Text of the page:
Mar 22, 2008

The Last House in the Woods

The Last House in the Woods is a contemporary Giallo film which unlike its predecessors, is graphically and artfully violent and bloody. The film captures the sadism that was manufactured by early Italians and manages to add some American elements, such as the incredibly over-played Plaid-wearing deformed rednecks. Due to the title, you can tell this film is trying to cash in to the 70's exploitation boom. It's only a matter of time till they run of of possible combinations.

The story follows a sweet girl with her ex-boyfriend. He wants to get back with her so he decides to drive through the woods. While parked, sadistic would-be rapists attack her, but she is saved by a flashy Italian named Antonio (Go figure.) She and her lover are taken back to his house where she uncovers they might not be in the clear just yet.

The Last House in the Woods captures the fabled anti-hero theme very well towards the end, and provides manageable twists, guaranteeing you the blood and the suspense. Amazing energy and charisma comes from the family, as they provide a comfortable atmosphere for the lead characters and you, only to rip it away a second later. The Madness is captured fluidly by director Albanesi on film. One might notice the special effects work of guru Sergio Stivaletti as he slaves away to create a hellbound atmosphere of limbs.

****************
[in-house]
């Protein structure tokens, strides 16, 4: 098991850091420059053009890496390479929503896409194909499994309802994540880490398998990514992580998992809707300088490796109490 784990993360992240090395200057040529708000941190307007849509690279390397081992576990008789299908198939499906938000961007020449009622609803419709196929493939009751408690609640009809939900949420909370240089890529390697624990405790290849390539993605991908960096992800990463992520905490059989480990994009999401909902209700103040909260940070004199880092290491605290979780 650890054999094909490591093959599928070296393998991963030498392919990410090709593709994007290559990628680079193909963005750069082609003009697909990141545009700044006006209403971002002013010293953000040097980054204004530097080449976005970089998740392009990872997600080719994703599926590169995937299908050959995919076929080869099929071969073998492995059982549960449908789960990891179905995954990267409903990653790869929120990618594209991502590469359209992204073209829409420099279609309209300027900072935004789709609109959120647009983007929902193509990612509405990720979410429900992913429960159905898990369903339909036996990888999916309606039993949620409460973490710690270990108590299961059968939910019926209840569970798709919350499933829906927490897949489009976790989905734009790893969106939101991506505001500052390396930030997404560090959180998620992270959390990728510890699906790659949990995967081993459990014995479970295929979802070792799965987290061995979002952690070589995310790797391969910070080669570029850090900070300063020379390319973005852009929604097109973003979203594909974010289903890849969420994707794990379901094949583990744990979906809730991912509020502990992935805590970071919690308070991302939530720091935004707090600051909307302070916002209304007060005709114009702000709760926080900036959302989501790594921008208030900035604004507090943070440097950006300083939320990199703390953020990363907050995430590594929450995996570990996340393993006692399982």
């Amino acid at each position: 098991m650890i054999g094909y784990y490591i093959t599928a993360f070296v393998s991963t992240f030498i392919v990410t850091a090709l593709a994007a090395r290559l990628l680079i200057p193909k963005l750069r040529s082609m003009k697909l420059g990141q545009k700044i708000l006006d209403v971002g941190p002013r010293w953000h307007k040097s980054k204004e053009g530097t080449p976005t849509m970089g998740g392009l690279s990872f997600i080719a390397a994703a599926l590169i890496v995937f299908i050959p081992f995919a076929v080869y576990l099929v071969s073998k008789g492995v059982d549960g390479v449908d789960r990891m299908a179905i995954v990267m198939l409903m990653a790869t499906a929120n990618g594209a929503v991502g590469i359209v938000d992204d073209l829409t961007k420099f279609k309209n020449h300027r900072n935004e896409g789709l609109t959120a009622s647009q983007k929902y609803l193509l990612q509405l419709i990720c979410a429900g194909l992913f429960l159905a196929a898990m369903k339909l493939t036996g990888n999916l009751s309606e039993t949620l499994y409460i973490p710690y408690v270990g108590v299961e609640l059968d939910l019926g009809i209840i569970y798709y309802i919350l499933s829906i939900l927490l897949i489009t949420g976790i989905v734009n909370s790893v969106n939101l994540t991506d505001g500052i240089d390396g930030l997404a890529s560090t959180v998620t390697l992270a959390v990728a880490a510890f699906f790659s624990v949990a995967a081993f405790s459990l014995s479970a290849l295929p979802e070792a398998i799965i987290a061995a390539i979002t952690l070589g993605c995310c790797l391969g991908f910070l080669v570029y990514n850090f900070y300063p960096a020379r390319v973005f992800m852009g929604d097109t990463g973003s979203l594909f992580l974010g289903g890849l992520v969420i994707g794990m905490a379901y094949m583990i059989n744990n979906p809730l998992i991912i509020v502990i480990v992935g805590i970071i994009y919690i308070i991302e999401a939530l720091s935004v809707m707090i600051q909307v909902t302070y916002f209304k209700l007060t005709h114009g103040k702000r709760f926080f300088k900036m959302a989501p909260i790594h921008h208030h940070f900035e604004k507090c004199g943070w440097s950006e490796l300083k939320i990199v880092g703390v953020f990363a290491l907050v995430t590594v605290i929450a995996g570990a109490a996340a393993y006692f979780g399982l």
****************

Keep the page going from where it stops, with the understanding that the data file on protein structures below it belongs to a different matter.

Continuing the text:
For a feature debut, Gabriele Albanesi does a great job implementing himself in the Italian horror genre. The film itself takes nods from early Argento and just adds more violence. This as you know, can never be a bad thing. Relative to early Giallo, this film uses a rustic synth score that echoes the grand era. I never really fully appreciated Casio keyboards. The only thing really that doesn't belong in this film is the "reason" for the bloodshed. The Last House in the Woods is an uncompromising film that delivers it's promise; to shock, offend, and spin a web with a nihilistic atmosphere. Thank god, Giallo is reborn.


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